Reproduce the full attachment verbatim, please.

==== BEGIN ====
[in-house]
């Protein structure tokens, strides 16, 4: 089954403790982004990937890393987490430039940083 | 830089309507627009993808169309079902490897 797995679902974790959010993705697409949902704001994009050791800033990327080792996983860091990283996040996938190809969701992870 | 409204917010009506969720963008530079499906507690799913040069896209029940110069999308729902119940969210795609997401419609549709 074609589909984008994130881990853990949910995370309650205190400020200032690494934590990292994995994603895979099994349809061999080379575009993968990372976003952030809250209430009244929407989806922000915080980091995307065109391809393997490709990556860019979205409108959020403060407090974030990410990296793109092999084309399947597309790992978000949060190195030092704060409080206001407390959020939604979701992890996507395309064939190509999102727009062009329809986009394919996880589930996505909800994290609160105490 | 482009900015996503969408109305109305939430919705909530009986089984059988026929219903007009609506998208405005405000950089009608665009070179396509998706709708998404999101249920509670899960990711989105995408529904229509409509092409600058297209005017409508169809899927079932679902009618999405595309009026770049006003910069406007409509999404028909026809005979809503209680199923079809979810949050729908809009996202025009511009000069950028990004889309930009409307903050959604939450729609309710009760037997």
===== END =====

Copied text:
[in-house]
């Protein structure tokens, strides 16, 4: 089954403790982004990937890393987490430039940083 | 830089309507627009993808169309079902490897 797995679902974790959010993705697409949902704001994009050791800033990327080792996983860091990283996040996938190809969701992870 | 409204917010009506969720963008530079499906507690799913040069896209029940110069999308729902119940969210795609997401419609549709 074609589909984008994130881990853990949910995370309650205190400020200032690494934590990292994995994603895979099994349809061999080379575009993968990372976003952030809250209430009244929407989806922000915080980091995307065109391809393997490709990556860019979205409108959020403060407090974030990410990296793109092999084309399947597309790992978000949060190195030092704060409080206001407390959020939604979701992890996507395309064939190509999102727009062009329809986009394919996880589930996505909800994290609160105490 | 482009900015996503969408109305109305939430919705909530009986089984059988026929219903007009609506998208405005405000950089009608665009070179396509998706709708998404999101249920509670899960990711989105995408529904229509409509092409600058297209005017409508169809899927079932679902009618999405595309009026770049006003910069406007409509999404028909026809005979809503209680199923079809979810949050729908809009996202025009511009000069950028990004889309930009409307903050959604939450729609309710009760037997």